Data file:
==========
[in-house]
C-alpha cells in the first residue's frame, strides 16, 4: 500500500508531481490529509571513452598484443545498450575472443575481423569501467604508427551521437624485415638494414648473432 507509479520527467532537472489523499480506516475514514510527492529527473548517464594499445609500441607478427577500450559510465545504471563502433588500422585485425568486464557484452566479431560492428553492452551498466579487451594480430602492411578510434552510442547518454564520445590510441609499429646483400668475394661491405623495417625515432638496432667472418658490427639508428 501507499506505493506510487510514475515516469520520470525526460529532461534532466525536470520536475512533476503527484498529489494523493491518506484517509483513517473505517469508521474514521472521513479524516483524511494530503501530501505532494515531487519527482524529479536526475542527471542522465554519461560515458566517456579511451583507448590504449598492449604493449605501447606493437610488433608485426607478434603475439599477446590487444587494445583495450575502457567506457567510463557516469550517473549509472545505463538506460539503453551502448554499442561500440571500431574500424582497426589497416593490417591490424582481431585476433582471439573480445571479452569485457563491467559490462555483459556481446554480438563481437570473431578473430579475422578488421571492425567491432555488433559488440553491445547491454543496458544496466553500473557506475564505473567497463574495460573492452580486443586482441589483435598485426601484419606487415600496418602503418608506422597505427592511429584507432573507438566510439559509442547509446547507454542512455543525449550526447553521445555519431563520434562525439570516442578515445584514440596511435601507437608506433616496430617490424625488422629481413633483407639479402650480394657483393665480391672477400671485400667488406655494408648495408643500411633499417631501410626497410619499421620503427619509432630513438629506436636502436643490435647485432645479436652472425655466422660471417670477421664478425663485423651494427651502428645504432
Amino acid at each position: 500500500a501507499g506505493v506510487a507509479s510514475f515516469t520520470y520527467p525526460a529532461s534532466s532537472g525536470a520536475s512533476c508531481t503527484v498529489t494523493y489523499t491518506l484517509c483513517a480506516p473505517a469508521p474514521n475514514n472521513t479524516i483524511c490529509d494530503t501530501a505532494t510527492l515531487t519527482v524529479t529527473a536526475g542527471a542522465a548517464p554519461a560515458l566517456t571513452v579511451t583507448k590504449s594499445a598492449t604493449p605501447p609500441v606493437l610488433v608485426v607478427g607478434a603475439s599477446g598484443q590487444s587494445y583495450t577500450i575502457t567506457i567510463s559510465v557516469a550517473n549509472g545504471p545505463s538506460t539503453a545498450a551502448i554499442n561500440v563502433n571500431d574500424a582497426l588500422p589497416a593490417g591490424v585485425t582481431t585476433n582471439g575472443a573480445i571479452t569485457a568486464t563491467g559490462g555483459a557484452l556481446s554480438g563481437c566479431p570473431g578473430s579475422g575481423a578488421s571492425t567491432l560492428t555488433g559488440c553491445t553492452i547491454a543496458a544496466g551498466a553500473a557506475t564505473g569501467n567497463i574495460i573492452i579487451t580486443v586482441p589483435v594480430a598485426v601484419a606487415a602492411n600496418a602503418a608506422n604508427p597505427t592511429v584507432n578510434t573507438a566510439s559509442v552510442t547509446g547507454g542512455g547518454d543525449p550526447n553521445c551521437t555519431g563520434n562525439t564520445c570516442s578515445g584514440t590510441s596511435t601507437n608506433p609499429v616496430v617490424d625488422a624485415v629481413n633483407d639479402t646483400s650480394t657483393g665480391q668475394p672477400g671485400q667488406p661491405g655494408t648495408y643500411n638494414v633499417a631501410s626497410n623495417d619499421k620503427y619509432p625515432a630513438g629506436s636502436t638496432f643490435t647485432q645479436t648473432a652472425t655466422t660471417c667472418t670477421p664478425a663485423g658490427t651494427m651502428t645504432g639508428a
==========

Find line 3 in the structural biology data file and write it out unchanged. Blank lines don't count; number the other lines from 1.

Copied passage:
Amino acid at each position: 500500500a501507499g506505493v506510487a507509479s510514475f515516469t520520470y520527467p525526460a529532461s534532466s532537472g525536470a520536475s512533476c508531481t503527484v498529489t494523493y489523499t491518506l484517509c483513517a480506516p473505517a469508521p474514521n475514514n472521513t479524516i483524511c490529509d494530503t501530501a505532494t510527492l515531487t519527482v524529479t529527473a536526475g542527471a542522465a548517464p554519461a560515458l566517456t571513452v579511451t583507448k590504449s594499445a598492449t604493449p605501447p609500441v606493437l610488433v608485426v607478427g607478434a603475439s599477446g598484443q590487444s587494445y583495450t577500450i575502457t567506457i567510463s559510465v557516469a550517473n549509472g545504471p545505463s538506460t539503453a545498450a551502448i554499442n561500440v563502433n571500431d574500424a582497426l588500422p589497416a593490417g591490424v585485425t582481431t585476433n582471439g575472443a573480445i571479452t569485457a568486464t563491467g559490462g555483459a557484452l556481446s554480438g563481437c566479431p570473431g578473430s579475422g575481423a578488421s571492425t567491432l560492428t555488433g559488440c553491445t553492452i547491454a543496458a544496466g551498466a553500473a557506475t564505473g569501467n567497463i574495460i573492452i579487451t580486443v586482441p589483435v594480430a598485426v601484419a606487415a602492411n600496418a602503418a608506422n604508427p597505427t592511429v584507432n578510434t573507438a566510439s559509442v552510442t547509446g547507454g542512455g547518454d543525449p550526447n553521445c551521437t555519431g563520434n562525439t564520445c570516442s578515445g584514440t590510441s596511435t601507437n608506433p609499429v616496430v617490424d625488422a624485415v629481413n633483407d639479402t646483400s650480394t657483393g665480391q668475394p672477400g671485400q667488406p661491405g655494408t648495408y643500411n638494414v633499417a631501410s626497410n623495417d619499421k620503427y619509432p625515432a630513438g629506436s636502436t638496432f643490435t647485432q645479436t648473432a652472425t655466422t660471417c667472418t670477421p664478425a663485423g658490427t651494427m651502428t645504432g639508428a